Google struggles with standards for deluge of ‘right to be forgotten’ requests

Google says it has struggled to comply with a deluge of take-down requests from individuals seeking to exercise their so-called “right to be forgotten,” since a European court established that principle in May.

And the search giant has asked a panel of experts to help figure out how to meet what a top Google executive called “very vague and subjective” standards set by the court.

More than 70,000 requests to remove information from search results have come in since the court ruling was handed down two months ago, according to Google chief legal officer David Drummond, who said the requests involve some 250,000 web pages.

“It’s a huge task,” he added in a company blog post, which was also published as an op-ed essay by several European newspapers. Drummond also acknowledged that Google has made some errors and later reinstated links to some articles that were removed “incorrectly” last week.

Some of the reinstated links involved articles in a British newspaper, The Guardian, about a soccer referee who was accused of lying about a controversial game decision. Google has not explained exactly why those links and others were removed, but the decisions created a storm of controversy in Europe.

Drummond said other take-down requests “highlight the difficult value judgements” involved in complying with the court’s order, which said a person has the right to ask for links to be removed if they include the person’s name and information that is “inadequate, irrelevant or no longer relevant or excessive.”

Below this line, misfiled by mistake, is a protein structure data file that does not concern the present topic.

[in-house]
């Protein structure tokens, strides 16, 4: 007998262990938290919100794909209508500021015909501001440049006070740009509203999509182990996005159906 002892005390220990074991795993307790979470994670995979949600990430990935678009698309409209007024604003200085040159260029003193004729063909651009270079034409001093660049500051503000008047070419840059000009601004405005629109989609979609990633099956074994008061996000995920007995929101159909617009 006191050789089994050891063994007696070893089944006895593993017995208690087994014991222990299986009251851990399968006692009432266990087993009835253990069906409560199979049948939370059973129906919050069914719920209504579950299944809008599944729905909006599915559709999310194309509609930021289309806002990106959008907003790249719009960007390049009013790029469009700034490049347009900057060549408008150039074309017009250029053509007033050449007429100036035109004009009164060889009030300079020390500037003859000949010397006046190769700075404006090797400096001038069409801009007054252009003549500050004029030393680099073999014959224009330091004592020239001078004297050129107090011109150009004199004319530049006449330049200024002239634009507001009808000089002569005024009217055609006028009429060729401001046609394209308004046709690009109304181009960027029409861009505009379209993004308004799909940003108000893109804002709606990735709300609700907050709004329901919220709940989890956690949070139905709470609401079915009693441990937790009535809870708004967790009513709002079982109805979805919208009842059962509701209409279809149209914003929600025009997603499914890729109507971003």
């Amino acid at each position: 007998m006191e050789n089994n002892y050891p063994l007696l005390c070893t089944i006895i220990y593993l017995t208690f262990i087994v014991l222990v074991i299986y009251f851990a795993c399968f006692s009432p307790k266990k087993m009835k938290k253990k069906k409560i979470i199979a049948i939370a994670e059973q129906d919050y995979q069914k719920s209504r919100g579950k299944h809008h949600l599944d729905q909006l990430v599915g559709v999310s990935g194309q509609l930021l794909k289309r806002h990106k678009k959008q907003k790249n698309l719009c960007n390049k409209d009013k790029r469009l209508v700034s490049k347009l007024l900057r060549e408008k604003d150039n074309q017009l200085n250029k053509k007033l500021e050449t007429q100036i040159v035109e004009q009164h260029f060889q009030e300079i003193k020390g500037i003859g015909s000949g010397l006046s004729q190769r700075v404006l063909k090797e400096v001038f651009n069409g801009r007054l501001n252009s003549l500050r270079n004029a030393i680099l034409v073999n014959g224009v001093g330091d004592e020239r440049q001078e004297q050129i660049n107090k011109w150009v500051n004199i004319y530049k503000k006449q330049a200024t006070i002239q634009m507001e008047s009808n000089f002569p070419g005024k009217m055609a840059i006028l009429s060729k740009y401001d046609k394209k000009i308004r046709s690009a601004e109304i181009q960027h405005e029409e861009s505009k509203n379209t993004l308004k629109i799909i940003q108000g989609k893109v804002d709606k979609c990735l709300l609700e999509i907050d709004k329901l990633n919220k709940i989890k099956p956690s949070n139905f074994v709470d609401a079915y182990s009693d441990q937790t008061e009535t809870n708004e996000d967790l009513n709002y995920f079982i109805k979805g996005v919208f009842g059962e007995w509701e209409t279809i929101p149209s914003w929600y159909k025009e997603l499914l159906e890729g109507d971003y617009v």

He went on to describe other examples:

“… former politicians wanting posts removed that criticize their policies in office; serious, violent criminals asking for articles about their crimes to be deleted; bad reviews for professionals like architects and teachers; comments that people have written themselves (and now regret). In each case, someone wants the information hidden, while others might argue it should be out in the open.”

Members of the new ten-member advisory council include Drummond, Google executive chairman Eric Schmidt, Wikipedia founder Jimmy Wales, several legal experts and academics and one journalist, Sylvie Kaufmann, who is editorial director at the French newspaper Le Monde.




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  • dialyn

    We all know Google is not the only search engine, right? So does this apply only to Google and, if so, what keeps anyone from searching on a different search engine (other than laziness, that is). It seems to be giving people a false sense of accomplishing anything.